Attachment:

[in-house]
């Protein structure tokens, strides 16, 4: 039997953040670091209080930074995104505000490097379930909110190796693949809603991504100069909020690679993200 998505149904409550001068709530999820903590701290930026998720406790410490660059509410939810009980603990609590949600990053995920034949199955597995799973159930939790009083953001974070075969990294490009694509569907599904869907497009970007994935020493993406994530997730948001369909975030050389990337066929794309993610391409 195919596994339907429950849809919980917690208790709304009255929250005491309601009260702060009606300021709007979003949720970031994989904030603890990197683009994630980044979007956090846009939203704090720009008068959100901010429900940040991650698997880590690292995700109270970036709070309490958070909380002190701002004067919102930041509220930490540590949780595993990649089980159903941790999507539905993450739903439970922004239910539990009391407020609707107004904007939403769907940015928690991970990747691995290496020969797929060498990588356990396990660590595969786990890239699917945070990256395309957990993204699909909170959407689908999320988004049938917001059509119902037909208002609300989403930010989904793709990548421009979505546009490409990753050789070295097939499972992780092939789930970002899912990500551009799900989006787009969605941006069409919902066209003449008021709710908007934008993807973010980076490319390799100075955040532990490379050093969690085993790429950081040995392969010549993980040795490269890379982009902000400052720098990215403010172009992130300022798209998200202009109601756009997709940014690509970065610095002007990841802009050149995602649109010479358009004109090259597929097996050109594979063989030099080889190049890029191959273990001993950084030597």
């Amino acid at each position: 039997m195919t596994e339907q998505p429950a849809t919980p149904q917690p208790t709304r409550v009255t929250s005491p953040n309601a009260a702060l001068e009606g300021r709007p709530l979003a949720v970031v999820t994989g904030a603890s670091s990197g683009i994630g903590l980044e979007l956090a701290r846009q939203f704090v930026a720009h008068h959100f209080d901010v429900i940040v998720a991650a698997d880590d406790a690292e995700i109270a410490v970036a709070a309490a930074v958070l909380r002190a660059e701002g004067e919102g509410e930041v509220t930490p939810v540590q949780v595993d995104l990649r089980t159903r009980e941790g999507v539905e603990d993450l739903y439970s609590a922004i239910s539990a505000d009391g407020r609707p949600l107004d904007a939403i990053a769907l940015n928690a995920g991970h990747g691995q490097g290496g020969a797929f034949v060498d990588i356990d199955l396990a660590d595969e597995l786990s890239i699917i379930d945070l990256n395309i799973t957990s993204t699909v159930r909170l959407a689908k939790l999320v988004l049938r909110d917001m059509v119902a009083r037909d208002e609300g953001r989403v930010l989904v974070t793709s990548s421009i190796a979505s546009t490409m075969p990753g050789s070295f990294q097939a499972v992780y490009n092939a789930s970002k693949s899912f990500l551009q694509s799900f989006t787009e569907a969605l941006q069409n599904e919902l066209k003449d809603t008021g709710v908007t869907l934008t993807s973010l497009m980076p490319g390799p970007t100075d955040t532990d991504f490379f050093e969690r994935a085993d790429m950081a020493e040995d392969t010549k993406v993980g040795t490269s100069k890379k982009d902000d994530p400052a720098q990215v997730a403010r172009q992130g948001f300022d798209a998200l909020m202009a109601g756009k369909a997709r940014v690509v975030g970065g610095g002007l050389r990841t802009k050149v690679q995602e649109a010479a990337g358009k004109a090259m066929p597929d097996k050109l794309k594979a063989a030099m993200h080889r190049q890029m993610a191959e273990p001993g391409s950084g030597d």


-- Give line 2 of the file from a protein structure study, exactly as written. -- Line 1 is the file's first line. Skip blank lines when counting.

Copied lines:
């Protein structure tokens, strides 16, 4: 039997953040670091209080930074995104505000490097379930909110190796693949809603991504100069909020690679993200 998505149904409550001068709530999820903590701290930026998720406790410490660059509410939810009980603990609590949600990053995920034949199955597995799973159930939790009083953001974070075969990294490009694509569907599904869907497009970007994935020493993406994530997730948001369909975030050389990337066929794309993610391409 195919596994339907429950849809919980917690208790709304009255929250005491309601009260702060009606300021709007979003949720970031994989904030603890990197683009994630980044979007956090846009939203704090720009008068959100901010429900940040991650698997880590690292995700109270970036709070309490958070909380002190701002004067919102930041509220930490540590949780595993990649089980159903941790999507539905993450739903439970922004239910539990009391407020609707107004904007939403769907940015928690991970990747691995290496020969797929060498990588356990396990660590595969786990890239699917945070990256395309957990993204699909909170959407689908999320988004049938917001059509119902037909208002609300989403930010989904793709990548421009979505546009490409990753050789070295097939499972992780092939789930970002899912990500551009799900989006787009969605941006069409919902066209003449008021709710908007934008993807973010980076490319390799100075955040532990490379050093969690085993790429950081040995392969010549993980040795490269890379982009902000400052720098990215403010172009992130300022798209998200202009109601756009997709940014690509970065610095002007990841802009050149995602649109010479358009004109090259597929097996050109594979063989030099080889190049890029191959273990001993950084030597």